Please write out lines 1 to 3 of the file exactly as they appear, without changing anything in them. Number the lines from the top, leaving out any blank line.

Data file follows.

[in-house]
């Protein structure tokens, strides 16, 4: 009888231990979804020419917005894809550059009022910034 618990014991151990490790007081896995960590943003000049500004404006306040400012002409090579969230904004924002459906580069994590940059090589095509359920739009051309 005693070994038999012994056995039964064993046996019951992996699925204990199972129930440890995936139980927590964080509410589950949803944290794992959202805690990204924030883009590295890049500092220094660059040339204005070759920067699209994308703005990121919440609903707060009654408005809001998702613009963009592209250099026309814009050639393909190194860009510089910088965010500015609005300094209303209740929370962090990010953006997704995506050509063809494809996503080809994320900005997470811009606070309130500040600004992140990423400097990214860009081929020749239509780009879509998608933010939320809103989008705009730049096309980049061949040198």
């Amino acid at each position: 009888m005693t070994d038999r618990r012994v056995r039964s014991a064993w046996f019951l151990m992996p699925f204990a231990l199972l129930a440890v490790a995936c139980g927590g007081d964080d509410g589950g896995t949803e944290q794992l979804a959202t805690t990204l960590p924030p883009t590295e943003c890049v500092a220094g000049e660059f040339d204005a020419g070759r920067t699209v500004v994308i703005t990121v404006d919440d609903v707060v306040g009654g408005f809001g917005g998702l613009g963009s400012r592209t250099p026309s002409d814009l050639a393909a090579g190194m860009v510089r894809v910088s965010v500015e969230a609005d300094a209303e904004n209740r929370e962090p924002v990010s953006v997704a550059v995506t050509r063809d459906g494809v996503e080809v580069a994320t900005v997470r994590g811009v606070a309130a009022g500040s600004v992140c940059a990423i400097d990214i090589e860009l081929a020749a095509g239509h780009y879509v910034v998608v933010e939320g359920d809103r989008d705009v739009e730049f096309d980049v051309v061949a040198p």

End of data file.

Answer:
[in-house]
């Protein structure tokens, strides 16, 4: 009888231990979804020419917005894809550059009022910034 618990014991151990490790007081896995960590943003000049500004404006306040400012002409090579969230904004924002459906580069994590940059090589095509359920739009051309 005693070994038999012994056995039964064993046996019951992996699925204990199972129930440890995936139980927590964080509410589950949803944290794992959202805690990204924030883009590295890049500092220094660059040339204005070759920067699209994308703005990121919440609903707060009654408005809001998702613009963009592209250099026309814009050639393909190194860009510089910088965010500015609005300094209303209740929370962090990010953006997704995506050509063809494809996503080809994320900005997470811009606070309130500040600004992140990423400097990214860009081929020749239509780009879509998608933010939320809103989008705009730049096309980049061949040198």
């Amino acid at each position: 009888m005693t070994d038999r618990r012994v056995r039964s014991a064993w046996f019951l151990m992996p699925f204990a231990l199972l129930a440890v490790a995936c139980g927590g007081d964080d509410g589950g896995t949803e944290q794992l979804a959202t805690t990204l960590p924030p883009t590295e943003c890049v500092a220094g000049e660059f040339d204005a020419g070759r920067t699209v500004v994308i703005t990121v404006d919440d609903v707060v306040g009654g408005f809001g917005g998702l613009g963009s400012r592209t250099p026309s002409d814009l050639a393909a090579g190194m860009v510089r894809v910088s965010v500015e969230a609005d300094a209303e904004n209740r929370e962090p924002v990010s953006v997704a550059v995506t050509r063809d459906g494809v996503e080809v580069a994320t900005v997470r994590g811009v606070a309130a009022g500040s600004v992140c940059a990423i400097d990214i090589e860009l081929a020749a095509g239509h780009y879509v910034v998608v933010e939320g359920d809103r989008d705009v739009e730049f096309d980049v051309v061949a040198p």